Battered and bruised by the Denver Broncos defense, the Carolina Panthers suffered defeat in Super Bowl 50 because of three critical areas.
Carolina turned the ball over four times in Sunday's 24-10 loss at Levi's Stadium and quarterback Cam Newton was harassed the entire game.
Here are three reasons why the Panthers came up short in Super Bowl 50:
It is hard for any team to win a game when it loses the turnover battle.
The Panthers turned the ball over four times after leading the NFL during the regular season with a plus-20 turnover differential.
Newton fumbled twice and threw an interception while fullback Mike Tolbert lost one of two fumbles and the Panthers were never able to get on track.
Carolina led the NFL in points scored during the regular season and were dominant in a 49-15 win over the Arizona Cardinals in the NFC championship game. However, the young Panthers wilted in the spotlight against a ferocious Broncos defense.
2. Dropped passes
Newton was off all night, completing just 18 of his 41 passes for 265 yards and was held without a touchdown pass for the first time since Thanksgiving.
The Panthers acted like they were playing with a buttered ball on Sunday. Carolina receiver Jerricho Cotchery had three critical drops and Ted Ginn Jr. had a pass go right through his hands, allowing T.J. Ward to make an interception as the Panthers were driving deep inside Denver territory.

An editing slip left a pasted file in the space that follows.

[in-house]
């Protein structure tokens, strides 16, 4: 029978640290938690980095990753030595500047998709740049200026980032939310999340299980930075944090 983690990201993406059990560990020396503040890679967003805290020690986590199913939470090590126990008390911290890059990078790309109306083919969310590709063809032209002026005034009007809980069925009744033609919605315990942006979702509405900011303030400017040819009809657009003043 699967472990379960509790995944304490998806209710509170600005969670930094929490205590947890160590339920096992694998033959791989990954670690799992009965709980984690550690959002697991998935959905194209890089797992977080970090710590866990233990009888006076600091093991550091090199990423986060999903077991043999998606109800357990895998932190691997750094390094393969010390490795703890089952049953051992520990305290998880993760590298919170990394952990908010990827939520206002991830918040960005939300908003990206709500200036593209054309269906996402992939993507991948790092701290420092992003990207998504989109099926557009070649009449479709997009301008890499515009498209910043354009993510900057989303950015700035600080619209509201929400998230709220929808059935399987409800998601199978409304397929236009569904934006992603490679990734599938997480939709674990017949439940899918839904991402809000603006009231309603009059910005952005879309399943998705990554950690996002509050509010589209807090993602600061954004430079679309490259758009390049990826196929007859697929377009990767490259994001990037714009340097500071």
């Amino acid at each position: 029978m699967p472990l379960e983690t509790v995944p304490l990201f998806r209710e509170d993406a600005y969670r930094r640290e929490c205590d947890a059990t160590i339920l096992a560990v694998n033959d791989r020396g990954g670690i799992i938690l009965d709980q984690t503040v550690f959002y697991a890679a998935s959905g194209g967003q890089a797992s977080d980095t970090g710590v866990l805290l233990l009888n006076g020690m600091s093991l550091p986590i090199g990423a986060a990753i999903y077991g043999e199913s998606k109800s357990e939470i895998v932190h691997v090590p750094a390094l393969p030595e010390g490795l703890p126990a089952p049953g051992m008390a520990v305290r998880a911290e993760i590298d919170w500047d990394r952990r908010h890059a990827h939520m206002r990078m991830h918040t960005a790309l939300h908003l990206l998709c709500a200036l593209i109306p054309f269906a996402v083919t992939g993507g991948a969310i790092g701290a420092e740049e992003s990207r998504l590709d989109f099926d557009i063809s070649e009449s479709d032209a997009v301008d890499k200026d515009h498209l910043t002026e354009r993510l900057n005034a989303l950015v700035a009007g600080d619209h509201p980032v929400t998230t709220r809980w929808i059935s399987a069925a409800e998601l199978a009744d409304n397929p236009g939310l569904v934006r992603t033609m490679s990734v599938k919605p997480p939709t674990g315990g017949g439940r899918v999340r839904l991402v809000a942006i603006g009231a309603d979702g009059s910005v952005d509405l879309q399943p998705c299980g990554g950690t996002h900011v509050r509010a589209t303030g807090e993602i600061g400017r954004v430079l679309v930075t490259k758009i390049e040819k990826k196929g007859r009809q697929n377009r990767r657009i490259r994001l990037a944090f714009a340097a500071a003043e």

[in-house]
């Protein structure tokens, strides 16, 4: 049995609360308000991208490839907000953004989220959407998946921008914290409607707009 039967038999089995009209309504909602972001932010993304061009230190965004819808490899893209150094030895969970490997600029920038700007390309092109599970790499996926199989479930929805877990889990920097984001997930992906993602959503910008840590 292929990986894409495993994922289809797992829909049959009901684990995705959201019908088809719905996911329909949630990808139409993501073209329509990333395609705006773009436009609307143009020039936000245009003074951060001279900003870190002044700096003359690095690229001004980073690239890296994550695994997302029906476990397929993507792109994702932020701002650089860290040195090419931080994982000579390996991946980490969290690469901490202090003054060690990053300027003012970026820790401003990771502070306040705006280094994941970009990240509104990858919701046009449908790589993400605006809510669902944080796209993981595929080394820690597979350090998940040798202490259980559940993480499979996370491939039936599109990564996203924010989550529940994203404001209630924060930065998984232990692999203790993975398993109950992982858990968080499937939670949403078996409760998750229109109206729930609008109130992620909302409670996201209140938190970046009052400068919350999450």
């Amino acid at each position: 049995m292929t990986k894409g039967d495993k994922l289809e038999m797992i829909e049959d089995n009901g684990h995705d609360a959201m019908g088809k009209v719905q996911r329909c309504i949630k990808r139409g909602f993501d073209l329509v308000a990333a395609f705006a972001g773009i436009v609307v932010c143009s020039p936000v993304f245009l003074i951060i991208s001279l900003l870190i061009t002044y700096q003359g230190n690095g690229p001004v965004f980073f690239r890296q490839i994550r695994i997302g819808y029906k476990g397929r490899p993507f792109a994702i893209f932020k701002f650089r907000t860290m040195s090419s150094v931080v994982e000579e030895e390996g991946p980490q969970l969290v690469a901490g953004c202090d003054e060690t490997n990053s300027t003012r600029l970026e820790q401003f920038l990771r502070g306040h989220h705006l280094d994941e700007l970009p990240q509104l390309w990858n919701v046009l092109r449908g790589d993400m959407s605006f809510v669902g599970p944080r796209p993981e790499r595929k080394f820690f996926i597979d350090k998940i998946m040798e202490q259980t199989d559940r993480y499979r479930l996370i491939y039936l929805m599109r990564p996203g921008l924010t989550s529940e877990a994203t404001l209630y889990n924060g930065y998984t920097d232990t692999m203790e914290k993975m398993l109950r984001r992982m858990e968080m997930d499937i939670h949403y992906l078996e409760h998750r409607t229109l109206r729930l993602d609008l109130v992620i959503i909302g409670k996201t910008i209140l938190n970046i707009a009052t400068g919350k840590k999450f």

It was not just the Panthers' receivers who had dropped passes, Carolina's defensive backs missed a couple of opportunities for turnovers by letting would-be interceptions slip through their fingers.
3. Quarterback pressure
The Broncos led the NFL in sacks this season and were dominant against a very good Panthers offensive line. Carolina had no answer for game MVP Von Miller and DeMarcus Ware while Derek Wolfe and Sylvester Williams collapsed the pocket in front of Newton.
Denver sacked Newton six times and added a seventh sack by dropping Ginn on an attempted quarterback throwback pass. Newton was never able to get the Panthers offense into any sort of rhythm. Even when they were not sacking Newton, the Broncos hit him 13 times and forced him to scramble on several other occasions.